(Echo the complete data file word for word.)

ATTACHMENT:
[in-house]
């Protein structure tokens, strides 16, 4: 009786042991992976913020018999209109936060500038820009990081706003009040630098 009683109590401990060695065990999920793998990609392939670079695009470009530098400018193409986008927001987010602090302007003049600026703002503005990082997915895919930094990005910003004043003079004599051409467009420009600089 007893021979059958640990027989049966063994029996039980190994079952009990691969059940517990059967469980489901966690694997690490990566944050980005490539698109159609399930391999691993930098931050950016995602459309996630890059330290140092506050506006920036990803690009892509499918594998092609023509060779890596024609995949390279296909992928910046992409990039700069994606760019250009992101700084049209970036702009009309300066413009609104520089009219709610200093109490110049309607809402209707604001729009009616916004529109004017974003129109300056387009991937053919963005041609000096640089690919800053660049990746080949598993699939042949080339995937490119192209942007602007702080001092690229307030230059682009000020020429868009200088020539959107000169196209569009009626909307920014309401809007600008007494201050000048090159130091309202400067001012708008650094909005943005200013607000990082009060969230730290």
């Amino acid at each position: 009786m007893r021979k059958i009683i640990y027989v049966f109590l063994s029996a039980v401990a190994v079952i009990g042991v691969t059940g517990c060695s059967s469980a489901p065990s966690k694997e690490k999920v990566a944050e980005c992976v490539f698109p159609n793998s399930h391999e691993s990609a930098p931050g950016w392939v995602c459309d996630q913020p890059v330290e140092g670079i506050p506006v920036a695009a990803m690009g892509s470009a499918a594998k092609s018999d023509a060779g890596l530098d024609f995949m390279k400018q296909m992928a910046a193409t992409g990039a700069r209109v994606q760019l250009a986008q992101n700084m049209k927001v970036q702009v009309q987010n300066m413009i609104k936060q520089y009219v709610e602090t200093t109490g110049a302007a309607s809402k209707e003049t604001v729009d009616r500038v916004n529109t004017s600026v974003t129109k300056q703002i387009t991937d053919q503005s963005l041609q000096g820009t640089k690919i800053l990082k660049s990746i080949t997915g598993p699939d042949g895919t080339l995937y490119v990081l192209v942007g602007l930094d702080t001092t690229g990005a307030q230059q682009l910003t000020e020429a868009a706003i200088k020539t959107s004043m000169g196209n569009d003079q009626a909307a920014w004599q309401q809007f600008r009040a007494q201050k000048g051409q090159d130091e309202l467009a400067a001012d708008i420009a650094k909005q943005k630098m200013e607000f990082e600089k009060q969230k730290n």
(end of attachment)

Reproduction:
[in-house]
């Protein structure tokens, strides 16, 4: 009786042991992976913020018999209109936060500038820009990081706003009040630098 009683109590401990060695065990999920793998990609392939670079695009470009530098400018193409986008927001987010602090302007003049600026703002503005990082997915895919930094990005910003004043003079004599051409467009420009600089 007893021979059958640990027989049966063994029996039980190994079952009990691969059940517990059967469980489901966690694997690490990566944050980005490539698109159609399930391999691993930098931050950016995602459309996630890059330290140092506050506006920036990803690009892509499918594998092609023509060779890596024609995949390279296909992928910046992409990039700069994606760019250009992101700084049209970036702009009309300066413009609104520089009219709610200093109490110049309607809402209707604001729009009616916004529109004017974003129109300056387009991937053919963005041609000096640089690919800053660049990746080949598993699939042949080339995937490119192209942007602007702080001092690229307030230059682009000020020429868009200088020539959107000169196209569009009626909307920014309401809007600008007494201050000048090159130091309202400067001012708008650094909005943005200013607000990082009060969230730290």
């Amino acid at each position: 009786m007893r021979k059958i009683i640990y027989v049966f109590l063994s029996a039980v401990a190994v079952i009990g042991v691969t059940g517990c060695s059967s469980a489901p065990s966690k694997e690490k999920v990566a944050e980005c992976v490539f698109p159609n793998s399930h391999e691993s990609a930098p931050g950016w392939v995602c459309d996630q913020p890059v330290e140092g670079i506050p506006v920036a695009a990803m690009g892509s470009a499918a594998k092609s018999d023509a060779g890596l530098d024609f995949m390279k400018q296909m992928a910046a193409t992409g990039a700069r209109v994606q760019l250009a986008q992101n700084m049209k927001v970036q702009v009309q987010n300066m413009i609104k936060q520089y009219v709610e602090t200093t109490g110049a302007a309607s809402k209707e003049t604001v729009d009616r500038v916004n529109t004017s600026v974003t129109k300056q703002i387009t991937d053919q503005s963005l041609q000096g820009t640089k690919i800053l990082k660049s990746i080949t997915g598993p699939d042949g895919t080339l995937y490119v990081l192209v942007g602007l930094d702080t001092t690229g990005a307030q230059q682009l910003t000020e020429a868009a706003i200088k020539t959107s004043m000169g196209n569009d003079q009626a909307a920014w004599q309401q809007f600008r009040a007494q201050k000048g051409q090159d130091e309202l467009a400067a001012d708008i420009a650094k909005q943005k630098m200013e607000f990082e600089k009060q969230k730290n």